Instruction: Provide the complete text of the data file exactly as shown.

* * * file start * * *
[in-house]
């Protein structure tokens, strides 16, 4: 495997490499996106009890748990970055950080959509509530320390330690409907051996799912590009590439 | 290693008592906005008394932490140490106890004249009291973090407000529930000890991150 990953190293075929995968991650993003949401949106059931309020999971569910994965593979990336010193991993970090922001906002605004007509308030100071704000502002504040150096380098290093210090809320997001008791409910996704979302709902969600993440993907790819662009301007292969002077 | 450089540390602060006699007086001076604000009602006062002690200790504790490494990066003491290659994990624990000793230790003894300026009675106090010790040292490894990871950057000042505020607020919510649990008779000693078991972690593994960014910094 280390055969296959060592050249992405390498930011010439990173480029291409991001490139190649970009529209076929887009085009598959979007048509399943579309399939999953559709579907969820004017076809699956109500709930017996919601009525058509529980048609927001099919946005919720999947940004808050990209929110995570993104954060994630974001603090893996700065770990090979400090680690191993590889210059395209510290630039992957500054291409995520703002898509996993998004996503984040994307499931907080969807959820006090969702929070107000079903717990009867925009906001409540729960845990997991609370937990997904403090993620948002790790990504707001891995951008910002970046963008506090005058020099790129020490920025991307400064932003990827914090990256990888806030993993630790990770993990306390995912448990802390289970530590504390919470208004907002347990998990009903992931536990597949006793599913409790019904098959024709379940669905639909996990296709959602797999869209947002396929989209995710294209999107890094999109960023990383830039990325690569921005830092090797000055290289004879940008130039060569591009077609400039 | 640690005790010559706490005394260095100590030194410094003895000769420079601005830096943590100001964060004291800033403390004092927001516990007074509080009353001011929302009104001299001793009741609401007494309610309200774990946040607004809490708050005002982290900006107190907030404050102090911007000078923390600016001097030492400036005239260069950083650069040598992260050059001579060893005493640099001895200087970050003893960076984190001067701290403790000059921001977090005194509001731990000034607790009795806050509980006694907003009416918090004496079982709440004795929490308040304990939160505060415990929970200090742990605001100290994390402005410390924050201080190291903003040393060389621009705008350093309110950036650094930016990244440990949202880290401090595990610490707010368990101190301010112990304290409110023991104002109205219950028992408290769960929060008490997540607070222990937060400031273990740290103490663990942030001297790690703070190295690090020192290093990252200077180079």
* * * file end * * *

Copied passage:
[in-house]
């Protein structure tokens, strides 16, 4: 495997490499996106009890748990970055950080959509509530320390330690409907051996799912590009590439 | 290693008592906005008394932490140490106890004249009291973090407000529930000890991150 990953190293075929995968991650993003949401949106059931309020999971569910994965593979990336010193991993970090922001906002605004007509308030100071704000502002504040150096380098290093210090809320997001008791409910996704979302709902969600993440993907790819662009301007292969002077 | 450089540390602060006699007086001076604000009602006062002690200790504790490494990066003491290659994990624990000793230790003894300026009675106090010790040292490894990871950057000042505020607020919510649990008779000693078991972690593994960014910094 280390055969296959060592050249992405390498930011010439990173480029291409991001490139190649970009529209076929887009085009598959979007048509399943579309399939999953559709579907969820004017076809699956109500709930017996919601009525058509529980048609927001099919946005919720999947940004808050990209929110995570993104954060994630974001603090893996700065770990090979400090680690191993590889210059395209510290630039992957500054291409995520703002898509996993998004996503984040994307499931907080969807959820006090969702929070107000079903717990009867925009906001409540729960845990997991609370937990997904403090993620948002790790990504707001891995951008910002970046963008506090005058020099790129020490920025991307400064932003990827914090990256990888806030993993630790990770993990306390995912448990802390289970530590504390919470208004907002347990998990009903992931536990597949006793599913409790019904098959024709379940669905639909996990296709959602797999869209947002396929989209995710294209999107890094999109960023990383830039990325690569921005830092090797000055290289004879940008130039060569591009077609400039 | 640690005790010559706490005394260095100590030194410094003895000769420079601005830096943590100001964060004291800033403390004092927001516990007074509080009353001011929302009104001299001793009741609401007494309610309200774990946040607004809490708050005002982290900006107190907030404050102090911007000078923390600016001097030492400036005239260069950083650069040598992260050059001579060893005493640099001895200087970050003893960076984190001067701290403790000059921001977090005194509001731990000034607790009795806050509980006694907003009416918090004496079982709440004795929490308040304990939160505060415990929970200090742990605001100290994390402005410390924050201080190291903003040393060389621009705008350093309110950036650094930016990244440990949202880290401090595990610490707010368990101190301010112990304290409110023991104002109205219950028992408290769960929060008490997540607070222990937060400031273990740290103490663990942030001297790690703070190295690090020192290093990252200077180079």